Not Available in Canada
This morning, I wanted to buy a new book when I saw it featured on Goodreads and was intrigued by the description. I clicked the link which took me to Amazon.com, but was greeted with a now familiar message:
I dutifully obeyed the implied instructions and went to Amazon.ca:
Kobo.com didn’t have the title at all, which is something I’m also used to dealing with. I dealt with the same issue just last week, going through the author directly. He offered to give me the books for free after I explained the hassle, but I refused, paying him through Paypal instead. I want to support authors. I want to legally purchase their products but someone won’t let me and I don’t understand why.
Since Amazon.ca opened its virtual doors at the beginning of the year, it was made clear that we Canadians might have problems with content
. There have definitely been issues, but they are so inconsistent. I, who do not own a Kindle, have still been able to purchase some digital books for my Kindle for PC and Kindle app for Android through amazon.com. Other ebooks are met with the detour and sometimes the subsequent wall displayed above. Supposedly, the problem isn’t with Amazon, but with publishers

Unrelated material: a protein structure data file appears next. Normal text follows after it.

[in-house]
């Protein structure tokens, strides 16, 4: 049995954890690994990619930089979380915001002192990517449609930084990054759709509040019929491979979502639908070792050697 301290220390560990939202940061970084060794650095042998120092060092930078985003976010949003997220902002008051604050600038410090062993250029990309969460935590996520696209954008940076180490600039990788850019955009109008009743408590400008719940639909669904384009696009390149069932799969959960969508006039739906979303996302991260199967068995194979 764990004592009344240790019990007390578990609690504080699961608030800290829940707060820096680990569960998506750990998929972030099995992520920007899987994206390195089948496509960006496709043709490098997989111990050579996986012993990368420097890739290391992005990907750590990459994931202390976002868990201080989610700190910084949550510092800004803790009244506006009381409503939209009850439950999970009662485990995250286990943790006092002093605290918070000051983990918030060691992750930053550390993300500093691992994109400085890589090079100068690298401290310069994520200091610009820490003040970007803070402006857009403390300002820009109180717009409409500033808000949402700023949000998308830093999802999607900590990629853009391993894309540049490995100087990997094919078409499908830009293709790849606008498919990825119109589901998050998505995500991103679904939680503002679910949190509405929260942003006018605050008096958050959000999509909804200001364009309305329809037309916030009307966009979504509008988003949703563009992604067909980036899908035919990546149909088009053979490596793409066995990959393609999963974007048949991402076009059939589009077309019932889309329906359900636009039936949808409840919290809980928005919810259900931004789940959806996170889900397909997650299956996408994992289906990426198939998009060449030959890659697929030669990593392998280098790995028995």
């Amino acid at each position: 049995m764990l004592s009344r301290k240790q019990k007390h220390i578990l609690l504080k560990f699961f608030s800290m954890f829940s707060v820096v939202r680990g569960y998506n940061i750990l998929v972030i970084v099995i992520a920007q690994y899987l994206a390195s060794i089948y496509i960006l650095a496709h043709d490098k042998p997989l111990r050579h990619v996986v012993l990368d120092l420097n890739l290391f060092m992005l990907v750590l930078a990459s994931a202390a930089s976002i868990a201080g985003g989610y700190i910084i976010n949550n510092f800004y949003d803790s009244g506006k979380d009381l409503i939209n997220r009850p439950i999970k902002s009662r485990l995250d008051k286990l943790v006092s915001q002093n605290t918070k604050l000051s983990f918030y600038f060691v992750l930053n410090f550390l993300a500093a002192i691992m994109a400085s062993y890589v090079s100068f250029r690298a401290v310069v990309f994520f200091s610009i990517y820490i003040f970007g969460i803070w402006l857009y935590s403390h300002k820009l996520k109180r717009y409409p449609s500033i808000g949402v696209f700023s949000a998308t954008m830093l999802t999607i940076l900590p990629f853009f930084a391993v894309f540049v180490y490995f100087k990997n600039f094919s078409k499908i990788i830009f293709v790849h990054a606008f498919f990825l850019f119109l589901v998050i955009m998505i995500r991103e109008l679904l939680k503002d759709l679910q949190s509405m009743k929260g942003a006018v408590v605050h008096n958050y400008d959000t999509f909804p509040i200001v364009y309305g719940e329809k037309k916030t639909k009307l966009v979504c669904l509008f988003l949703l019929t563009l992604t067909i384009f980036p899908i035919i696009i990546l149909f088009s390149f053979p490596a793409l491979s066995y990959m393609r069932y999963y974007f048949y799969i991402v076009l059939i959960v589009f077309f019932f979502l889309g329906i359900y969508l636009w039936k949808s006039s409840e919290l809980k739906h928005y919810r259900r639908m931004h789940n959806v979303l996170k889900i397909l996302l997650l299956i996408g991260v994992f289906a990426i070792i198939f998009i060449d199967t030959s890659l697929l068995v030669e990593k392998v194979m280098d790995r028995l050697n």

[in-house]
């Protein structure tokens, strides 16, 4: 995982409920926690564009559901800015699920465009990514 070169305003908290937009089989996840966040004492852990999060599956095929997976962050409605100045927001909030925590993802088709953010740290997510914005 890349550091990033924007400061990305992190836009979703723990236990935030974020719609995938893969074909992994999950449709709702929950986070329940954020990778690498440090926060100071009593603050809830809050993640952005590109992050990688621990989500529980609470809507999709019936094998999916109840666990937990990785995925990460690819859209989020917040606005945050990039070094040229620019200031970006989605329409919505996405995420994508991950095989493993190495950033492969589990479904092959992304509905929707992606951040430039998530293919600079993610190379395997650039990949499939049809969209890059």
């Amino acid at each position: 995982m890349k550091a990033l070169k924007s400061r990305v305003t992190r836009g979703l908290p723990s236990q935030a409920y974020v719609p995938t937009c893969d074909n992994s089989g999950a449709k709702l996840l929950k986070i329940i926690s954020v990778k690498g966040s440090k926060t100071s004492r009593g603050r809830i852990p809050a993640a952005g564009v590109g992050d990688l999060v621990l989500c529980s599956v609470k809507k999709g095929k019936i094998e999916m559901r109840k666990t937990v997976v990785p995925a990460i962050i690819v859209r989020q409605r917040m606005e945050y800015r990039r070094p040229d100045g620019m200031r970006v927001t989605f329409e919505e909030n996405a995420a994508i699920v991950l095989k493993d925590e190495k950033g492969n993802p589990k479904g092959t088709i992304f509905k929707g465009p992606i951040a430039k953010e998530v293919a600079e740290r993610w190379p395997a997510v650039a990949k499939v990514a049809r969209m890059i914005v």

and how they choose to distribute through Amazon – but that doesn’t seem right. I suspect that, like me, the .ca introduction is forcing publishers to jump through some hoops too and either through choice or ignorance, they are missing the opportunity to reach a broader audience.
While I find it strange that digital products have such distribution limitations, I accept that there are rules and regulations behind the scenes that I just don’t know about. In my ignorance, I can’t help but think “People around the world want to buy your books, so why not make the digital versions available worldwide on the worldwide web?” Piracy remains a major concern for so many products, yet customers who legitimately want to purchase items are being prevented from doing so.
I’ve spent the morning discussing the issue with friends
and doing some research, but the internet has been strangely quiet on the subject since the introduction of amazon.ca in the early months of the year. Fellow blogger Tiara has had numerous discussions with authors and others on various publishing topics and the conclusion I’m getting is that no one really knows what the answer is. Presumably the problem is being addressed, as digital rights – well, digital everything – is a huge topic that has changed many industries. Hopefully, someone will figure out something soon enough so that when I say “just shut up and take my money!” it can actually happen.